How To Read Faster

By: Howard Berg


How To Succeed In Your Information Rich World:

Learning Tips From The World's Fastest Reader


Is essential information your enemy or ally? A recent XeroxT study determined that you must read at least 1,000,000 words per week just to stay abreast of new information. Think about that, 1,000,000 words a week! Yet, the average reading speed is only about 200 words per minute. Since the decisions you make each day are only as good as the information you base them upon, your information glut is a serious detriment to your professional performance. As the author of Mega Speed Reading, and the world's fastest reader I will share some of my accelerated learning strategies with you for staying on top of essential information.


You already possess the ability to rapidly read essential information. It is an innate ability. Let me prove this to you. Think about how much information your brain must process while driving an automobile on a highway. It must view and analyze the motions of the surrounding cars, road conditions, weather conditions, read signs, and at the same time avoid hitting animals or people who might cross the road. Instead of being overwhelmed by all this information you become so bored that you might turn on the radio, talk to other passengers, or make cell phone calls. If your brilliant brain is so adept at swiftly reading a road during a drive, then why can't it read text just as quickly and easily? The answer is simple. Instead of seeing a book during reading, your brain hears a voice that pronounces the word sounds printed on the page. Quite simply, you don't see a book-your hear it. Yet, vision is faster and more powerful than hearing. By becoming a more visual reader you will instantly increase your reading speed. Let's begin this process together.


Watch a child read and what do you see? You see them reading words one letter at a time, such as D O G spells dog. As an adult, your brain barely notices the letters appearing on the page. Instead you see entire words like dog, or even entire phrases like "hot dog", "ice cream", or "United States of America". "United States of America" contains four distinct words, almost the width of an entire column in a textbook or newspaper. If you can see four words then why can't you see entire lines, sentences, paragraphs, or even an entire page at a glance? You can! You just need a simple system that improves your brain's visual reading efficiency. The first step is understanding how your magnificent brain is decoding text on the unconscious level. Once you become conscious of this unconscious activity you will be able to speed it up to a higher reading speed still being able to comprehend, store, and recall essential information. As a student, I trained to become a Psychobiologist at the State University of New York at Binghamton. During my studies I learned how our brain uses schema, or more simply our map of the world, whilst decoding text. Each of us has a lifetime of experiences stored in our memory map. Stored experiences that writers expect us to possess and use while reading.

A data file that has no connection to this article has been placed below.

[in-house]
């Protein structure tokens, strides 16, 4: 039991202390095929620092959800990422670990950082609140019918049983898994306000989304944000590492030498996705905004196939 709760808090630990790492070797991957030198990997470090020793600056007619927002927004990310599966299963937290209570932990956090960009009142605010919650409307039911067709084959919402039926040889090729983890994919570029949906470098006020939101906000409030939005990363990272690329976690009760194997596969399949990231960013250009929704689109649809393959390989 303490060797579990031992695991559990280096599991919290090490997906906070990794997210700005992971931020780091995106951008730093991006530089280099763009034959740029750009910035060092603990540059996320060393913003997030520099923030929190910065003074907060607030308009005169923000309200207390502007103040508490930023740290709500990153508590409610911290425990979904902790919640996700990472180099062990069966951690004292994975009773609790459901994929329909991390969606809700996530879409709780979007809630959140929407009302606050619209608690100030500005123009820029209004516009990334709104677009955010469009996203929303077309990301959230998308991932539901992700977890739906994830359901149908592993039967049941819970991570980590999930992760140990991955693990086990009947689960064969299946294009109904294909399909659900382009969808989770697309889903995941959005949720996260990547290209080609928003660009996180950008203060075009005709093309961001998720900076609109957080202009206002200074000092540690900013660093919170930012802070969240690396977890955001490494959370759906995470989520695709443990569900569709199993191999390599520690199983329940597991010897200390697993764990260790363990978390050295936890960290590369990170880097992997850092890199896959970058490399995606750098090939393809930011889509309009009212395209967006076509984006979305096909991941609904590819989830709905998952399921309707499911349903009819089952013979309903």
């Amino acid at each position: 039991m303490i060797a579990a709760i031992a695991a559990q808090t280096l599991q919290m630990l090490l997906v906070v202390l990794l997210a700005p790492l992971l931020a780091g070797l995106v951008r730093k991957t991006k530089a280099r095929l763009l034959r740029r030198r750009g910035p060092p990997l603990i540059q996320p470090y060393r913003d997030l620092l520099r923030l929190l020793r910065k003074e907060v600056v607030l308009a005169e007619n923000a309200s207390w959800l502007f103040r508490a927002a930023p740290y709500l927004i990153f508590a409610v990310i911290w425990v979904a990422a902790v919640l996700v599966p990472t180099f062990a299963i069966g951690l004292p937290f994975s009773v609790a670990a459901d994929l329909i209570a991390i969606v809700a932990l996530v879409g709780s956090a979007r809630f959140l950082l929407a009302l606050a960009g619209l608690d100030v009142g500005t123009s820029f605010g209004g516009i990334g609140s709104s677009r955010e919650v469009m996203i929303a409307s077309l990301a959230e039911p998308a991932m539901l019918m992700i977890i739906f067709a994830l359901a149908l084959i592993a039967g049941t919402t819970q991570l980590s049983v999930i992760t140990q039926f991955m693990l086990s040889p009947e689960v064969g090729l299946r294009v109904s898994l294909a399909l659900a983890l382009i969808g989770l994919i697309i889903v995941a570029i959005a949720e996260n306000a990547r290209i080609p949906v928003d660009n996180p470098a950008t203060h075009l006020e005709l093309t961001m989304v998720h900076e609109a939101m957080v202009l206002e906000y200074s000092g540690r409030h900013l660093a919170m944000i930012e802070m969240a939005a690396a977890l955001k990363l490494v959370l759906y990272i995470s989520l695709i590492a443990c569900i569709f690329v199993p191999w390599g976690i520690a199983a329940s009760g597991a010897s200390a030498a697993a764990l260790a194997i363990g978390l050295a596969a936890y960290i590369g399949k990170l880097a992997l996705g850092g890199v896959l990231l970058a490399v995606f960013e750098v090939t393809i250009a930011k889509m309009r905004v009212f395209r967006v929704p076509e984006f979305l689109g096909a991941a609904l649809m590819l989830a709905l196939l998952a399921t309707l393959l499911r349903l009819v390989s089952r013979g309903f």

Let's use an example to learn how you use schema to interpret text. Imagine I wrote a story and told you, "the woman wore a red dress." I would expect you to know what I meant by the word woman. As a reader you don't expect me to explain to you that a woman is a female. You already know this information. You are using your schema or life database to read this text.

Probably the best way to demonstrate schema's important role in making text meaningful is by giving you a paragraph to read that is completely lacking any schematic clues. Although the words in this passage taken from my Mega Speed Reading Program are simple and familiar you will find them almost impossible to read:

This is an easy thing to do. If possible you will do it at home, but you can always go somewhere else if it is necessary. Beware of overdoing it. This is a major mistake and may cost you quite a bit of money. It is far better to do too little than attempt to do too much. Make sure everything is properly placed. Now you are ready to proceed. The next step is to put things into another convenient arrangement. Once done you'll probably have to start again real soon. Most likely, you'll be doing this for the rest of your life.

It's pretty tough decoding this text since it lacks any schematic clues. Did you guess that this paragraph is discussing doing a load of laundry? Picture the word laundry printed right about this text as a single word title, and read this passage once again. Isn't it amazing how much clearer this passage becomes simply by adding a single schematically significant word? Even a single schematic clue can make text understandable. From this example it is clear that schema plays a major role in making text meaningful, but how do you know where to look for schematic clues while reading? We find this out in our next column.